Stop the shooting
There is an urgent need for a Bill to protect animals.
THE senseless and cruel shooting of a therapy dog in Ipoh recently was a big setback for Petpositive, an animalassisted therapy organisation for the disabled and elderly.
The canine, Spunk, was shot dead by the local council (MBI). Spunk belonged to a 75year-old retired teacher living in Taman Merdeka.
The courageous canine lived up to his name in every way. For 10 years, Spunk served as a faithful watchdog and kept his owner company after her husband passed away. Before anyone – or anything, for that matter – could even approach the front gate, Spunk was already there. This kept his owner safe and secure, especially during the night.
Spunk was also the elderly woman’s best defence against loneliness. He provided her with the motivation to exercise as she had to take him for his daily walks.
From what I heard from the owner, Spunk was also very popular with the neighbours. They all loved him.
In spite of her age, Spunk’s owner was a responsible pet owner. She would always bring along tissues to pick up her dog’s poo whenever they were out for walks.
However, on the morning of Oct 30, she forgot the tissues and went back into the house to get them, leaving Spunk at the gate.
Unfortunately, at that time the dog-shooters were doing their rounds. Seeing their vehicle, Spunk panicked and fled for his life.
Instead of exercising discretion in the situation, they hunted down the dog and shot him in cold blood. They showed no mercy even though Spunk had a valid dog licence around his neck.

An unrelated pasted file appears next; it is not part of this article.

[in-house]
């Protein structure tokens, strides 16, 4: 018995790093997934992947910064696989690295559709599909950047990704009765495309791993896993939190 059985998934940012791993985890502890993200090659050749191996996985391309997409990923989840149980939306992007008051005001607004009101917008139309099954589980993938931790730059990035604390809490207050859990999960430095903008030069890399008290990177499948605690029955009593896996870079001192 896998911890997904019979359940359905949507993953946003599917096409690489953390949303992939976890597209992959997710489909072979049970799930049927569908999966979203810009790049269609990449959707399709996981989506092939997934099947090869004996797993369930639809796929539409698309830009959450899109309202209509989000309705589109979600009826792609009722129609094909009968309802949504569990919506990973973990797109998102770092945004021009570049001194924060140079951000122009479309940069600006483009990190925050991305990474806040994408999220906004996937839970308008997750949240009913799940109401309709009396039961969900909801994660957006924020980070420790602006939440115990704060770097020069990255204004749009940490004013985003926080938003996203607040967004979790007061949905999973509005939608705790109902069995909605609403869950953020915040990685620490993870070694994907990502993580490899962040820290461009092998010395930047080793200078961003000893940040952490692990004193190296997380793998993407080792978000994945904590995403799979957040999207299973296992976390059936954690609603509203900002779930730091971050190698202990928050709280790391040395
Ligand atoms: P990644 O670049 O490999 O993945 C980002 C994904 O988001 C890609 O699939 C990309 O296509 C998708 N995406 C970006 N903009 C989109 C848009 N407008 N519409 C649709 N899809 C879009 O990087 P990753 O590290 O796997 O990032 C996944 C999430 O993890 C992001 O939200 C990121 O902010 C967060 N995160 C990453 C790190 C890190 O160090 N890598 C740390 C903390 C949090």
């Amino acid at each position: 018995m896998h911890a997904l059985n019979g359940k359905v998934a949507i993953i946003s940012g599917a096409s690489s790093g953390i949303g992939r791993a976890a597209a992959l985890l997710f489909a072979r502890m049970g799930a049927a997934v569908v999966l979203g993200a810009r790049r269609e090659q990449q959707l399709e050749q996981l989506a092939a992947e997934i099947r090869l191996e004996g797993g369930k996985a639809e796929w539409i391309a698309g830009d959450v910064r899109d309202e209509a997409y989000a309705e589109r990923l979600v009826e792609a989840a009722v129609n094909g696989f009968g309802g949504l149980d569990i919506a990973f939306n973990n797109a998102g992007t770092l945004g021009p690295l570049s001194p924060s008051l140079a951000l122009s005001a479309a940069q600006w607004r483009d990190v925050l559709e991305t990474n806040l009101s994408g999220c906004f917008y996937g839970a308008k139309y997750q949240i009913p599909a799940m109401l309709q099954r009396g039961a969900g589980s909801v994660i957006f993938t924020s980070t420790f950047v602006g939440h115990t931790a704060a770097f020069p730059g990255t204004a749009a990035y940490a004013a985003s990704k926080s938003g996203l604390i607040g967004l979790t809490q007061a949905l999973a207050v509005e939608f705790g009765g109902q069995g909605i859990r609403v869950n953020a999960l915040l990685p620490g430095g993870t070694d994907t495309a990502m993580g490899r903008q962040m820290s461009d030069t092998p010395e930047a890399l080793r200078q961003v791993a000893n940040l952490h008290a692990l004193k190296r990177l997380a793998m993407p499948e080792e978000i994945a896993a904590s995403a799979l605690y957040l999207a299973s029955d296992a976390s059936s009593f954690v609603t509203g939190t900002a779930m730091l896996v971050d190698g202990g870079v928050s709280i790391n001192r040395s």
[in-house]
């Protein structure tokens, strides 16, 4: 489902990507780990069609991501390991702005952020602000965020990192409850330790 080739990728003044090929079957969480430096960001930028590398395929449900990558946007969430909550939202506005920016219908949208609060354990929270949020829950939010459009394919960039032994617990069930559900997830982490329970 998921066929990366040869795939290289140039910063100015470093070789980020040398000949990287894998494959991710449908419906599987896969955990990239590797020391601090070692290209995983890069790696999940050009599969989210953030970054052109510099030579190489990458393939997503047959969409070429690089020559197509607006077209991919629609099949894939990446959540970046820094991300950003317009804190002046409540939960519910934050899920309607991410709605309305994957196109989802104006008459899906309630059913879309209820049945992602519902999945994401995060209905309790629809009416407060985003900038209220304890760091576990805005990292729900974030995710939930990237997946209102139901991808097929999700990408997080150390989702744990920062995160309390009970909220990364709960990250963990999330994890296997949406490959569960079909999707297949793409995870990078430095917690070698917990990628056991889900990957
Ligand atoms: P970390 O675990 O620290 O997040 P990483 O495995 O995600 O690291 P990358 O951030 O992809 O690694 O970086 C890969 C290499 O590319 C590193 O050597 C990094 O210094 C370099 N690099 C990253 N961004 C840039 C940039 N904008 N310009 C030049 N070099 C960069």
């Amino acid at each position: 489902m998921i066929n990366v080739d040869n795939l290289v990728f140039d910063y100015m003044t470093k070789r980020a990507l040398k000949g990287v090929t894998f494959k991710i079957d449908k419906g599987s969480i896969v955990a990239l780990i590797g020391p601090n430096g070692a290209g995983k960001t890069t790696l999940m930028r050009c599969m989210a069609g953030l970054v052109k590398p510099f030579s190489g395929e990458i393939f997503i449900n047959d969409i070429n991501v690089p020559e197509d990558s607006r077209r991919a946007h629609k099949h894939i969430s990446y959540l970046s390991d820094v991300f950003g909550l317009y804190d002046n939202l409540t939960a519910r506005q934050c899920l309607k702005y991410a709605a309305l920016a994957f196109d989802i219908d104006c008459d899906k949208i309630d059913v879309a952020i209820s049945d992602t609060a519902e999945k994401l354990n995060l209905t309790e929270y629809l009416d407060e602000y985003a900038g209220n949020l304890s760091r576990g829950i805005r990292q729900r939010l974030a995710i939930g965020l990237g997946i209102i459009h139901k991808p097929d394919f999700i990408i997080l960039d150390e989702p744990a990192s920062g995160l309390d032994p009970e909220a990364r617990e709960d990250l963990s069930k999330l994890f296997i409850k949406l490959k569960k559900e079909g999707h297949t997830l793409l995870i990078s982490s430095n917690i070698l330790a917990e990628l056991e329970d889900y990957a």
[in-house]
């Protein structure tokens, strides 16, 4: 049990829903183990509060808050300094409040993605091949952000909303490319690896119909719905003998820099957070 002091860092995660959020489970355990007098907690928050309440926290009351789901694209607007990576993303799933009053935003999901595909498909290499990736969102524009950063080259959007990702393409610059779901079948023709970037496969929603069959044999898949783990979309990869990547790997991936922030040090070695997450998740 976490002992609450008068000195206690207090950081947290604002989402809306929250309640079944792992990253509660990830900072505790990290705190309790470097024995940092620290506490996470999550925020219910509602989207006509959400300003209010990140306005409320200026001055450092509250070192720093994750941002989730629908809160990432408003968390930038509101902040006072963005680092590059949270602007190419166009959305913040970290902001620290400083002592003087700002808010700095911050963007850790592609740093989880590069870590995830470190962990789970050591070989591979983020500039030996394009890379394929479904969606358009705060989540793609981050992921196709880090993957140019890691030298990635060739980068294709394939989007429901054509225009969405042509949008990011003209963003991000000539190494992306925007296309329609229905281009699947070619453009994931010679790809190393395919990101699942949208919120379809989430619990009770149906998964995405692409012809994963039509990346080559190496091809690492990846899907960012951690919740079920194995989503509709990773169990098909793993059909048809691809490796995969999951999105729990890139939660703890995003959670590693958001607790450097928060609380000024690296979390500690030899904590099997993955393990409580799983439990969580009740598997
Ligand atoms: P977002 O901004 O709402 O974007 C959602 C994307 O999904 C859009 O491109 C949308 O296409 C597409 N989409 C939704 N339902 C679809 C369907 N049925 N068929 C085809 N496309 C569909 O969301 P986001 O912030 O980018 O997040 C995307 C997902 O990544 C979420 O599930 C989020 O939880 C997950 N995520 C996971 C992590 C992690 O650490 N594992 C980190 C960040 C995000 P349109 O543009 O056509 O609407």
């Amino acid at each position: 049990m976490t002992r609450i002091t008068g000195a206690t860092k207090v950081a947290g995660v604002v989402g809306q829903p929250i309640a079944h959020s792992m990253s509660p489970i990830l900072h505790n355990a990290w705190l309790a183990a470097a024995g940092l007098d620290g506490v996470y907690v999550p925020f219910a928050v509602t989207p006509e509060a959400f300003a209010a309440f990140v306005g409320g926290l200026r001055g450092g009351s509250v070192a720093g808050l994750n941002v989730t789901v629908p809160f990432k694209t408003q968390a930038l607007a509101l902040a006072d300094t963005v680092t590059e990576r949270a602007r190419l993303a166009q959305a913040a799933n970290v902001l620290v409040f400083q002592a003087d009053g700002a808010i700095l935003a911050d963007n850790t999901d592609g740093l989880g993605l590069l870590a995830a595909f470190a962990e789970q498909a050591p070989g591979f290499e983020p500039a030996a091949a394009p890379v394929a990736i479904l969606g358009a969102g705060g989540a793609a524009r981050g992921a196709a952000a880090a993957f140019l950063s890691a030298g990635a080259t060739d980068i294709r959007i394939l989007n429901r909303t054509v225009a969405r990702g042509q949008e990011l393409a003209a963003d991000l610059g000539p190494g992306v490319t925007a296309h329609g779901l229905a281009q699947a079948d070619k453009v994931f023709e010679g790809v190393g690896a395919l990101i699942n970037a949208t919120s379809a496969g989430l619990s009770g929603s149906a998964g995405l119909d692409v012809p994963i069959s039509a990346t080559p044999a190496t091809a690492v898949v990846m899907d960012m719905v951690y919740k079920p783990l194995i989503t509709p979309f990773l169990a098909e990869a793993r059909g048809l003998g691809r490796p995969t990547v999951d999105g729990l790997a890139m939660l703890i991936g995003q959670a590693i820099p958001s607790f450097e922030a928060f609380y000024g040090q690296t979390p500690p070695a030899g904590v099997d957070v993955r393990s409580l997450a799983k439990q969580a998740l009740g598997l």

His death made a mockery of the laws of the land which required that pet dogs be registered.
To make matters worse, the MBI quickly carted off the carcass before Spunk’s owner could see him. All that was left were traces of her best buddy’s blood splattered on the road.
Does the MBI realise what they have done? Not only have they robbed an elderly person of a friend and companion, but by carting the animal away without allowing her to see it, they have also denied her the chance to properly grieve over the loss of her dog.
Now she is left alone in an empty house filled with memories of Spunk.
And to think that we consider ourselves far superior to other living things.
Even animals in the wild take time to grieve over a loss at the risk of being consumed by predators in the process.
This brings me to the second incident: the passing away of Dusty, one of the few service dogs in the country.
Dusty passed away on Nov 6, and was buried in the compound of his home in a centre for the disabled where he had served for the past 10 years.
The Golden Retriever was a source of joy and inspiration to the residents at the centre.
“Dusty was trained to seek help from our neighbours in times of emergency,” said one of the residents at the centre.
Last week, a group of animal rights activists – including the disabled in wheelchairs – met up with Veterinary Services Department director-general Datuk Dr Abdul Aziz Jamaluddin in Putrajaya.
Following the meeting, the DG agreed to an immediate ban on dog-shooting in the country.
A protem Animal Welfare Council will be convened next Thursday. It will be chaired by Dr Abdul Aziz, who had mooted the idea.
The council will cover all aspects of animal welfare. Its main agenda is to push for the first-ever Animal Welfare Bill to protect all animals.